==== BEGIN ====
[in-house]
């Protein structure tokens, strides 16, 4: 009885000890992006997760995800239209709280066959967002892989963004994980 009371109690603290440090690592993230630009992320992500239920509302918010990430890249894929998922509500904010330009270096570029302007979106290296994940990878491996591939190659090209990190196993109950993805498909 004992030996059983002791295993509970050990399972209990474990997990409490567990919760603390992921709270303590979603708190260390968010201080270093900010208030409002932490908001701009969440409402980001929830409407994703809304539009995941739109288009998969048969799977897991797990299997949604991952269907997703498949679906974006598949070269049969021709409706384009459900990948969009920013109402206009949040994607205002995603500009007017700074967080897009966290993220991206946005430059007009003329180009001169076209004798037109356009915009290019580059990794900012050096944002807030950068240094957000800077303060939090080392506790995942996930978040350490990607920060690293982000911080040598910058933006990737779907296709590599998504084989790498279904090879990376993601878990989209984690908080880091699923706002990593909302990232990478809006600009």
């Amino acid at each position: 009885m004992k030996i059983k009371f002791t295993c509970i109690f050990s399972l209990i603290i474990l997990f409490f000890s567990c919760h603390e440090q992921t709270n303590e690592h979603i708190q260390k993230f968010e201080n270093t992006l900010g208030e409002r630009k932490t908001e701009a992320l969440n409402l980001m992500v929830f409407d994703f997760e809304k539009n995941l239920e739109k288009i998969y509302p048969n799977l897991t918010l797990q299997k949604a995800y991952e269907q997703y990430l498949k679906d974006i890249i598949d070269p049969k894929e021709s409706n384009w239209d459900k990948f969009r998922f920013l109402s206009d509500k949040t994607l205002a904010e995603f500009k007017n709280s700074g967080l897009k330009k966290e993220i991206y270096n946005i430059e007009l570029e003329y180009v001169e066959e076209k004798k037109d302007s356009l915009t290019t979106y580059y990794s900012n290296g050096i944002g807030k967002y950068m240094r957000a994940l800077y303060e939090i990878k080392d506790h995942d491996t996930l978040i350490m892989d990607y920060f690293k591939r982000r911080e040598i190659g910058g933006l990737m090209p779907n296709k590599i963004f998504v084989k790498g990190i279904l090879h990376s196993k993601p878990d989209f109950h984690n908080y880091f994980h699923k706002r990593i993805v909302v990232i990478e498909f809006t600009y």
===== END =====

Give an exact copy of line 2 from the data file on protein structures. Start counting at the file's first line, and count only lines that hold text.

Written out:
């Protein structure tokens, strides 16, 4: 009885000890992006997760995800239209709280066959967002892989963004994980 009371109690603290440090690592993230630009992320992500239920509302918010990430890249894929998922509500904010330009270096570029302007979106290296994940990878491996591939190659090209990190196993109950993805498909 004992030996059983002791295993509970050990399972209990474990997990409490567990919760603390992921709270303590979603708190260390968010201080270093900010208030409002932490908001701009969440409402980001929830409407994703809304539009995941739109288009998969048969799977897991797990299997949604991952269907997703498949679906974006598949070269049969021709409706384009459900990948969009920013109402206009949040994607205002995603500009007017700074967080897009966290993220991206946005430059007009003329180009001169076209004798037109356009915009290019580059990794900012050096944002807030950068240094957000800077303060939090080392506790995942996930978040350490990607920060690293982000911080040598910058933006990737779907296709590599998504084989790498279904090879990376993601878990989209984690908080880091699923706002990593909302990232990478809006600009």